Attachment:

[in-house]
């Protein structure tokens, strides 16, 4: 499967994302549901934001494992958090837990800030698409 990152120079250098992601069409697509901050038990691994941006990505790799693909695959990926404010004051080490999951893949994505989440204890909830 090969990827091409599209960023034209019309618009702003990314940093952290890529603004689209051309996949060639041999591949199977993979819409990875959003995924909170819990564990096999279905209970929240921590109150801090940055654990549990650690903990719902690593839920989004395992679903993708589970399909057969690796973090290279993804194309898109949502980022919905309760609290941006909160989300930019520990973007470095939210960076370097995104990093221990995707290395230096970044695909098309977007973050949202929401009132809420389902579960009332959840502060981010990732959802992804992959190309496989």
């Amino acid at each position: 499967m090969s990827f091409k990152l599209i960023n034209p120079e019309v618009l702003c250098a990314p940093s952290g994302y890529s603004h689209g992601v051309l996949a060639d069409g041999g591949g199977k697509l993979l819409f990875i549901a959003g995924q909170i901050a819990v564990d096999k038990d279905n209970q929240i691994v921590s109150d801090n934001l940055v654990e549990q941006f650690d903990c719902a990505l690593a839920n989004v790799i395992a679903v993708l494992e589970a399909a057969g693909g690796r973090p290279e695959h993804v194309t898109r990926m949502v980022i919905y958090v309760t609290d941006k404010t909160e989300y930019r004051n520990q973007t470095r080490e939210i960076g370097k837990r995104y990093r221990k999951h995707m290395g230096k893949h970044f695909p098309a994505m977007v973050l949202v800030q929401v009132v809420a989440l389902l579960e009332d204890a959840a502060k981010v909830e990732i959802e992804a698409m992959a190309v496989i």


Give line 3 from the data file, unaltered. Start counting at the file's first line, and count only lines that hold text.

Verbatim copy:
């Amino acid at each position: 499967m090969s990827f091409k990152l599209i960023n034209p120079e019309v618009l702003c250098a990314p940093s952290g994302y890529s603004h689209g992601v051309l996949a060639d069409g041999g591949g199977k697509l993979l819409f990875i549901a959003g995924q909170i901050a819990v564990d096999k038990d279905n209970q929240i691994v921590s109150d801090n934001l940055v654990e549990q941006f650690d903990c719902a990505l690593a839920n989004v790799i395992a679903v993708l494992e589970a399909a057969g693909g690796r973090p290279e695959h993804v194309t898109r990926m949502v980022i919905y958090v309760t609290d941006k404010t909160e989300y930019r004051n520990q973007t470095r080490e939210i960076g370097k837990r995104y990093r221990k999951h995707m290395g230096k893949h970044f695909p098309a994505m977007v973050l949202v800030q929401v009132v809420a989440l389902l579960e009332d204890a959840a502060k981010v909830e990732i959802e992804a698409m992959a190309v496989i």